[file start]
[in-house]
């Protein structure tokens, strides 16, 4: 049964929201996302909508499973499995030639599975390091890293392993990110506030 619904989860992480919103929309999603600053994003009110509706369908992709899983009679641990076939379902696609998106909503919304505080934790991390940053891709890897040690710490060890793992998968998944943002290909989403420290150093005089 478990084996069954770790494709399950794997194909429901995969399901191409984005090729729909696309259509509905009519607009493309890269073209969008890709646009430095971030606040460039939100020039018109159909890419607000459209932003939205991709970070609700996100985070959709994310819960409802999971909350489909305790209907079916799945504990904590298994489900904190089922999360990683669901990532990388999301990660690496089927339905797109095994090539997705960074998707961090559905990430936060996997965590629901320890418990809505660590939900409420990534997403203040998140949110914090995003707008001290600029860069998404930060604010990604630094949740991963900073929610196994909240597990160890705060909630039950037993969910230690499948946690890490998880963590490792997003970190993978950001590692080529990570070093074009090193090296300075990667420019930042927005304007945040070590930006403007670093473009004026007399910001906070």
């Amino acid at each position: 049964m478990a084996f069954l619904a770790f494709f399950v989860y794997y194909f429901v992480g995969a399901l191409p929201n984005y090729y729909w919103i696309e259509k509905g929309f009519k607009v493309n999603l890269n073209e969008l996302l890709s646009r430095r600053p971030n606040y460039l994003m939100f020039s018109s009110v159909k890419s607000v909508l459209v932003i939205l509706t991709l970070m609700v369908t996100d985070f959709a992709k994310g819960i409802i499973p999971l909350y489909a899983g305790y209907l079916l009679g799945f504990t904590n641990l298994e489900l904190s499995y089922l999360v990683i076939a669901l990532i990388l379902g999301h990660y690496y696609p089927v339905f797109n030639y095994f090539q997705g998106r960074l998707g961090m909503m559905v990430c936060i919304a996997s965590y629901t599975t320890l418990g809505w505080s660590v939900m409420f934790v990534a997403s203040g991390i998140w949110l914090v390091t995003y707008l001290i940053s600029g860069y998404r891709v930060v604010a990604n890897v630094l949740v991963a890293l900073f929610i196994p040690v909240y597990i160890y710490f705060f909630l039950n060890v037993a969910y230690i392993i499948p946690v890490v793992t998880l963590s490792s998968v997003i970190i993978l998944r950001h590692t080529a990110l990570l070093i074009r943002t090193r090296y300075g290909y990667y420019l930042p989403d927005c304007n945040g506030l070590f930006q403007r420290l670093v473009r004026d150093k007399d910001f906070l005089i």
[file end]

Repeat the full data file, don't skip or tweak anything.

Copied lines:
[in-house]
């Protein structure tokens, strides 16, 4: 049964929201996302909508499973499995030639599975390091890293392993990110506030 619904989860992480919103929309999603600053994003009110509706369908992709899983009679641990076939379902696609998106909503919304505080934790991390940053891709890897040690710490060890793992998968998944943002290909989403420290150093005089 478990084996069954770790494709399950794997194909429901995969399901191409984005090729729909696309259509509905009519607009493309890269073209969008890709646009430095971030606040460039939100020039018109159909890419607000459209932003939205991709970070609700996100985070959709994310819960409802999971909350489909305790209907079916799945504990904590298994489900904190089922999360990683669901990532990388999301990660690496089927339905797109095994090539997705960074998707961090559905990430936060996997965590629901320890418990809505660590939900409420990534997403203040998140949110914090995003707008001290600029860069998404930060604010990604630094949740991963900073929610196994909240597990160890705060909630039950037993969910230690499948946690890490998880963590490792997003970190993978950001590692080529990570070093074009090193090296300075990667420019930042927005304007945040070590930006403007670093473009004026007399910001906070």
């Amino acid at each position: 049964m478990a084996f069954l619904a770790f494709f399950v989860y794997y194909f429901v992480g995969a399901l191409p929201n984005y090729y729909w919103i696309e259509k509905g929309f009519k607009v493309n999603l890269n073209e969008l996302l890709s646009r430095r600053p971030n606040y460039l994003m939100f020039s018109s009110v159909k890419s607000v909508l459209v932003i939205l509706t991709l970070m609700v369908t996100d985070f959709a992709k994310g819960i409802i499973p999971l909350y489909a899983g305790y209907l079916l009679g799945f504990t904590n641990l298994e489900l904190s499995y089922l999360v990683i076939a669901l990532i990388l379902g999301h990660y690496y696609p089927v339905f797109n030639y095994f090539q997705g998106r960074l998707g961090m909503m559905v990430c936060i919304a996997s965590y629901t599975t320890l418990g809505w505080s660590v939900m409420f934790v990534a997403s203040g991390i998140w949110l914090v390091t995003y707008l001290i940053s600029g860069y998404r891709v930060v604010a990604n890897v630094l949740v991963a890293l900073f929610i196994p040690v909240y597990i160890y710490f705060f909630l039950n060890v037993a969910y230690i392993i499948p946690v890490v793992t998880l963590s490792s998968v997003i970190i993978l998944r950001h590692t080529a990110l990570l070093i074009r943002t090193r090296y300075g290909y990667y420019l930042p989403d927005c304007n945040g506030l070590f930006q403007r420290l670093v473009r004026d150093k007399d910001f906070l005089i």